The journalism organization does not directly address the Sinclair flap, saying only that “many questions about been raised recently about the degree to which the news … is truly local and truly independent.”
RTDNA took a cautious step into the Sinclair news promo controversy, issuing a press release today noting that “editorial independence is an essential guiding principle for all journalists.”
The release does not directly address the Sinclair flap, saying only that “many questions about been raised recently about the degree to which the news … is truly local and truly independent.”
It then tries to answer the questions by providing a link to the association’s 2015 Code of Ethics.
Among other things, the code says: “Editorial independence may be a more ambitious goal today than ever before. Media companies, even if not-for-profit, have commercial, competitive and other interests — both internal and external — from which the journalists they employ cannot be entirely shielded. Still, independence from influences that conflict with public interest remains an essential ideal of journalism. Transparency provides the public with the means to assess credibility and to determine who deserves trust.”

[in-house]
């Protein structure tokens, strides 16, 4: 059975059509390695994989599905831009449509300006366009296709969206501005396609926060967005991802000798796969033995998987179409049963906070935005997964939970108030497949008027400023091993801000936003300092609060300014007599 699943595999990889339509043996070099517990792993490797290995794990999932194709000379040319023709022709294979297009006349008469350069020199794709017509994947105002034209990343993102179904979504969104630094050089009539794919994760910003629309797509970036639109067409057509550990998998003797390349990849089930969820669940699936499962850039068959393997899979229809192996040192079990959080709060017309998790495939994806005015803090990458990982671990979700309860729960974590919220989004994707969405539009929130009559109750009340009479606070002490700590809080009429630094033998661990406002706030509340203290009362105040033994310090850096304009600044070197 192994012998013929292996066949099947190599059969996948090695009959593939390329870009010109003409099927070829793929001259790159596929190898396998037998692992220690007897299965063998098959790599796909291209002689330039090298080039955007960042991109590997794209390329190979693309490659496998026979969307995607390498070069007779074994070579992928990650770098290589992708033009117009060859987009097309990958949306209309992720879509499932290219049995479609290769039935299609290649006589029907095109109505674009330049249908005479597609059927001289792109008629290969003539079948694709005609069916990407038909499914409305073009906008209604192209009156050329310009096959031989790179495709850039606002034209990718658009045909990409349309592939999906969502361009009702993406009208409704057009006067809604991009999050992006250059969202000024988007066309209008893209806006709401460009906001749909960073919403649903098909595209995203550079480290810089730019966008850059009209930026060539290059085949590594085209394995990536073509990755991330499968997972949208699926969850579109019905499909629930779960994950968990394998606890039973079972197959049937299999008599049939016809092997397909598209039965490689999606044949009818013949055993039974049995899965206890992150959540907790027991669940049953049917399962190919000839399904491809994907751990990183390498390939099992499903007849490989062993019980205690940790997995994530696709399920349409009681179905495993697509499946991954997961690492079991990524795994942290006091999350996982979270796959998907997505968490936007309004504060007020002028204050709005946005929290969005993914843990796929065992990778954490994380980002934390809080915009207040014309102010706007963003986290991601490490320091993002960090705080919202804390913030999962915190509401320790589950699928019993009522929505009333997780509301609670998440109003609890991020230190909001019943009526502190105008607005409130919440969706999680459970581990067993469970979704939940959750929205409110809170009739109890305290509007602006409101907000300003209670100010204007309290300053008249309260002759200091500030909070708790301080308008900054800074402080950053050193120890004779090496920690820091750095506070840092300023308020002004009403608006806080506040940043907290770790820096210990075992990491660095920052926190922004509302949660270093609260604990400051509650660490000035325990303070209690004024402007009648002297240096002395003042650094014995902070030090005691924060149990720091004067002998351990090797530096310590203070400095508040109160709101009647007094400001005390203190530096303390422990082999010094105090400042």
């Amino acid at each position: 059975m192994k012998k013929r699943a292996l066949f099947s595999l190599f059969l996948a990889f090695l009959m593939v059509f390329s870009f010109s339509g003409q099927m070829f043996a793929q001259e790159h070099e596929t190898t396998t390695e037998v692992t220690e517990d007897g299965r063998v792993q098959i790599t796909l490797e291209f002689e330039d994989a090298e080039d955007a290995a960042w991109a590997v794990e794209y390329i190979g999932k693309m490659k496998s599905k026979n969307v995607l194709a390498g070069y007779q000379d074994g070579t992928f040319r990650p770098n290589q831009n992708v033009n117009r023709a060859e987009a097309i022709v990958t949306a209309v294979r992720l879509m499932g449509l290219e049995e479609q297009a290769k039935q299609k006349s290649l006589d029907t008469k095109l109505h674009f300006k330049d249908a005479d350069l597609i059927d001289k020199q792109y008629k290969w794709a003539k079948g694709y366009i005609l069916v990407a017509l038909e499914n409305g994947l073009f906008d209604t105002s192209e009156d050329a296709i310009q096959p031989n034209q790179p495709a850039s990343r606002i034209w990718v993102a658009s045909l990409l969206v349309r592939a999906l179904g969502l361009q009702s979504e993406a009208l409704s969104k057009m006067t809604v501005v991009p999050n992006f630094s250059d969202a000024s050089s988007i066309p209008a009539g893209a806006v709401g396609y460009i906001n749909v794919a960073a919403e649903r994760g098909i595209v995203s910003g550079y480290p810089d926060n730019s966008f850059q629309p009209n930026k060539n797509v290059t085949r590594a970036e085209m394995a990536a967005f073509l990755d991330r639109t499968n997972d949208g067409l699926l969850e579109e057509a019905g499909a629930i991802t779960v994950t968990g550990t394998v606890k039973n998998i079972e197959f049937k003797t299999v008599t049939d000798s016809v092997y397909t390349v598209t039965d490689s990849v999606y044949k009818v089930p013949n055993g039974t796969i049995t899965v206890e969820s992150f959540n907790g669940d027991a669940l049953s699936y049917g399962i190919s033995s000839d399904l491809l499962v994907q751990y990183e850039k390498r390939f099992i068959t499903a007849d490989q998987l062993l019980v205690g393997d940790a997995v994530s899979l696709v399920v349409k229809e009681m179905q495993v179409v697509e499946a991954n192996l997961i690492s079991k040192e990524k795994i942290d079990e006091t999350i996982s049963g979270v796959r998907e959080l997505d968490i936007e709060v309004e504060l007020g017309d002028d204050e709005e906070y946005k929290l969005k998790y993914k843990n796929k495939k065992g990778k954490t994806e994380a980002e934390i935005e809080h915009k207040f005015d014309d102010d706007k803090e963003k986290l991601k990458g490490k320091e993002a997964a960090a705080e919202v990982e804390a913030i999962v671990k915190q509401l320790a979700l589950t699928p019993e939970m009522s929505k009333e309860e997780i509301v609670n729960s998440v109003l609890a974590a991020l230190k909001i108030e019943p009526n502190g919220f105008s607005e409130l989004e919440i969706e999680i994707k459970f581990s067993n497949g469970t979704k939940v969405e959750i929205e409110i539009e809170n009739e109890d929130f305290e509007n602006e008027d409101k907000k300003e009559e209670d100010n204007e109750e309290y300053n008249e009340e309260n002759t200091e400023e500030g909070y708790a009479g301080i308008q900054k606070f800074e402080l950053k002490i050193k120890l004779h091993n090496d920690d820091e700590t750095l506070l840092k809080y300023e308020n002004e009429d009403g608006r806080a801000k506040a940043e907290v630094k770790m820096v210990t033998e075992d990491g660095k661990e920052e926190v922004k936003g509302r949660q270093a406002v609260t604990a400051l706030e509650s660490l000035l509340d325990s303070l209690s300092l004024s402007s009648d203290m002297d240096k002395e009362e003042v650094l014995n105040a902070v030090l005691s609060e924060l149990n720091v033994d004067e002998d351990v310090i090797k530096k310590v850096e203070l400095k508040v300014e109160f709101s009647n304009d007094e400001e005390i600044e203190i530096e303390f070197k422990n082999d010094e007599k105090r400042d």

RTDNA leaves it to others to decide whether Sinclair or its anchors violated the code.
“RTDNA respects the right of businesses to operate as they see fit, within the law and in accordance with accepted ethical values. In case of controversy, we encourage the public never to lose sight of the important work done daily by local journalists who are employed by many companies but ultimately report to the people who live in the communities they serve.
RTDNA’s advice to those who feel that Sinclair was out of line is to complain to the station group and turn to other news sources.
“Media companies manage their enterprises in a variety of ways, according to their best judgment. When that judgment conflicts with the values of viewers, listeners and readers, those audiences have effective ways of making their feelings known. RTDNA urges viewers, listeners and readers to get their information from a variety of sources so they can determine which of those sources they trust.”